Castlevania: The Adventure ReBirth

Game Overview

In 2009, Konami launched a new (at the time) remake initiative titled "ReBirth". This series of games revisited classic titles from the major Konami franchises, giving them new installments that acted like enhanced remakes of classic titles. These weren't just games with graphical overhauls but completely revamped adventures with new game play, stages, and a ton of additional content drawn from later titles on their respective series. Castlevania, Contra, and Gradius each received a "ReBirth" adventure, with Castlevania: The Adventure ReBirth being the third release of this series.

Starring Christopher BelmontThe second ever Belmont, and second hero, revealed in the series, Christopher predated Simon by 100 years within the series Chronology, even if American sources struggled to get the lineage straight., Adventure ReBirth effectively retells the original The Castlevania AdventureThe first Castlevania portable title, it manages to squeeze in the basics of the series onto the four-color Game Boy... but only barely., chronicling the hero's first encounter with the Dark Lord DraculaThe lead antagonist of the Castlevania series and most famous vampire character in all media, all thanks to Bram Stoker.. As in the original game, the story is set 100 years after the time of Trevor BelmontThe third Belmont revealed in the release history of the franchise, Trevor's clout among fans has grown. Between love for his first game, and his starring role in the Castlevania anime, Trevor is perhaps even more popular now than even Simon., with Dracula having risen from the grave once again, his dark castle returning to the top of the Borgo Pass. That's what Christopher, current possessor of the Vampire KillerThe Vampire Killer, the legendary whip charged with holy magic and created for the Belmont clan to aid in their fight against the forces of darkness. is called in to handle the demon and save the lands of Romania once more. In essence the major, salient points of the story have not changed.

What has changed about the game, though, is just about everything else. Unlike the original game, Christopher now gets full access to his sub-weapons (all the standards, and not just a dagger and an axe as seen in Castlevania II: Belmont's RevengeThe second Castlevania title for the Game Boy, this game was a marked improvement over its predecessor, becoming a beloved entry among fans and a must have title for anyone with even a passing interest in the series.). The levels have all been completely remixed and rearranged, with new graphics and music across the board (graphics comparable to Castlevania: Symphony of the NightReleased on the PlayStation in 1997, this game, while not hugely successful in the U.S. at the time, went on to become on the most beloved titles in the Castlevania series. era games). The stages may reference the original levels (such as the Caverns and the Dungeons), but their layouts are completely different, while two new levels have been added to flesh out the castle even further.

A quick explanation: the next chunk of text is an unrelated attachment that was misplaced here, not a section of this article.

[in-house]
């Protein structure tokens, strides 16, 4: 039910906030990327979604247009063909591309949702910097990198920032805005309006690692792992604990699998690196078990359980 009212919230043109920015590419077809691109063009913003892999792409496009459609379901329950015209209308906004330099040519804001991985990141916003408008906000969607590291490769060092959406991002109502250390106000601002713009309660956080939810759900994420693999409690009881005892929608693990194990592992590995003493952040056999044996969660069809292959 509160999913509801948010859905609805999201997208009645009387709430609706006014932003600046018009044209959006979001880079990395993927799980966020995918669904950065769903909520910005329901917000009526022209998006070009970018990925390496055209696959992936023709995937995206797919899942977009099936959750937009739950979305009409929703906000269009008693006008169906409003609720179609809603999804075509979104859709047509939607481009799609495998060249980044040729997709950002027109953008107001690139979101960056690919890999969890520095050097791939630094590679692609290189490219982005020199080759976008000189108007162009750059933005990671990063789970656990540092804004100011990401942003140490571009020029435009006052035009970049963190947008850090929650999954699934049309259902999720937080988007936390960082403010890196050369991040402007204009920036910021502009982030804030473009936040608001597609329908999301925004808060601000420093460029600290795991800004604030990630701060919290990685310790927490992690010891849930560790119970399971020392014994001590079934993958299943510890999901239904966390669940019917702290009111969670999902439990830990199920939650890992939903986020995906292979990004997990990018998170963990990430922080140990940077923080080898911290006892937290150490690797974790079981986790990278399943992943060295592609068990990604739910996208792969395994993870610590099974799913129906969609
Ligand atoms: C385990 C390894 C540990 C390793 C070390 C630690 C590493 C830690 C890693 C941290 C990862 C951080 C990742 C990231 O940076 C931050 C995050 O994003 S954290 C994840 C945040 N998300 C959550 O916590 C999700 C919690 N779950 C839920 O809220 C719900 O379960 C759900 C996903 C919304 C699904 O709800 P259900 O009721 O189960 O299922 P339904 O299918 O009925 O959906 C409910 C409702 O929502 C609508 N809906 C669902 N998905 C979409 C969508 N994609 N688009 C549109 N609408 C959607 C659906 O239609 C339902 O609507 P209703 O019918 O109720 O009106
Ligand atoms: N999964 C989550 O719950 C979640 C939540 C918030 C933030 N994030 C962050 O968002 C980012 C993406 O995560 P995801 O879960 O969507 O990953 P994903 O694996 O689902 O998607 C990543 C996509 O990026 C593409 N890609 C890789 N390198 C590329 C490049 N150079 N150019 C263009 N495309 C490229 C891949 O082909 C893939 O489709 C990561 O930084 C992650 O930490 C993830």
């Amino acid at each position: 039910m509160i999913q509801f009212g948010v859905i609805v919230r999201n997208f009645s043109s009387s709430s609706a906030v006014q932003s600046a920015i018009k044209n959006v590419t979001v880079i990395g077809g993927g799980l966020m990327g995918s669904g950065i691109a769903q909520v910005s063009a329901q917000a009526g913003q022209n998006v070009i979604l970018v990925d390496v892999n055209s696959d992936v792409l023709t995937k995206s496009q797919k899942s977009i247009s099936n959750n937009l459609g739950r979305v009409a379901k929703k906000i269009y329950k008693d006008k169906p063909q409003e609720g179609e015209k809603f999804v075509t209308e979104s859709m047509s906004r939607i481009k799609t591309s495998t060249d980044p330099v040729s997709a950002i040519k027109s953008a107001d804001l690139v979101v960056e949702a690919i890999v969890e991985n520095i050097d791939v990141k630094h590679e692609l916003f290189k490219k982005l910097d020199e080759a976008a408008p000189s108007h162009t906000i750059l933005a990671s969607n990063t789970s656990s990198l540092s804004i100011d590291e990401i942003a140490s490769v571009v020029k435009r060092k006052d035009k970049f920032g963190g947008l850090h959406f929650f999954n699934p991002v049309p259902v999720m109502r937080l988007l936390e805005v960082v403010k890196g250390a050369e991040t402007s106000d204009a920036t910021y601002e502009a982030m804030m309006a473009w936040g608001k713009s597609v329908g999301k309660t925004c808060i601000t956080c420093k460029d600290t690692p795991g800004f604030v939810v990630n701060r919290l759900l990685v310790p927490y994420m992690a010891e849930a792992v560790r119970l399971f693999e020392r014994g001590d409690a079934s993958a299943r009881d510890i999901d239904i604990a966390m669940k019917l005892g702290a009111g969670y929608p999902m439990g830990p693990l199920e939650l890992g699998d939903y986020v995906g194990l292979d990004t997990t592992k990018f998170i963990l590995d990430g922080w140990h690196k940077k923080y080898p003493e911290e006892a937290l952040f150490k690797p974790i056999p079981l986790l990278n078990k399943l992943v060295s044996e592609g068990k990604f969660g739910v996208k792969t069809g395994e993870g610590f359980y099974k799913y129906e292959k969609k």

Stage length was also increased, making for a very long, but at times also rather difficult, game. Unlike many of the more recent entries to come out around Adventure ReBirth, the game wasn't a MetroidvaniaAt the intersection of Metroid and Castlevania lies the exploration platforming genre, the game style with heroes wandering expansive worlds, looking for items to expand their quest, know as Metroidvania. adventure. It hewed much closer to the Adventure's root, playing like an old-school platformer, with the crushing difficulty one would expect from classic, "Nintendo Hard" adventures. It did mark Konami's return to their old-school roots, giving players the classic adventure they'd been requesting for years. But the difficulty of the game, and the fact it was released as a WiiWare exclusive, did limit the audience that could (or would) play the title.

Unlike Castlevania Chronicles (See: Castlevania for the Sharp X68000An updated version of the original Castlevania, with enhanced music and graphics as well as additional (and remixed) stages. Eventually came to the West as Castlevania Chronicles.), which is considered by some as the "definitive" version of the original CastlevaniaThe game that started the series, the original Castlevania was hailed for its combination of action and platforming, all wrapped in Gothic style, to create one of Konami's earliest Million Sellers., Castlevania: The Adventure ReBirth holds no such place with fans. While an obvious love-letter to the classic Castlevania games, it's an odd blend of classic style and elements from later games in the series. Plus, the difficulty in finding and playing the game now, especially via legal means, makes Adventure ReBirth one of the more curious oddities in the series. Perhaps if it had been given a wide release across all the consoles of the era, along with physical distribution for the title, then maybe ReBirth would have supplanted Adventure in the minds of fans. Instead it's a late-era "lost" title that likely will never see re-release from Konami again (since that company has all but abandoned the Castlevania series altogether.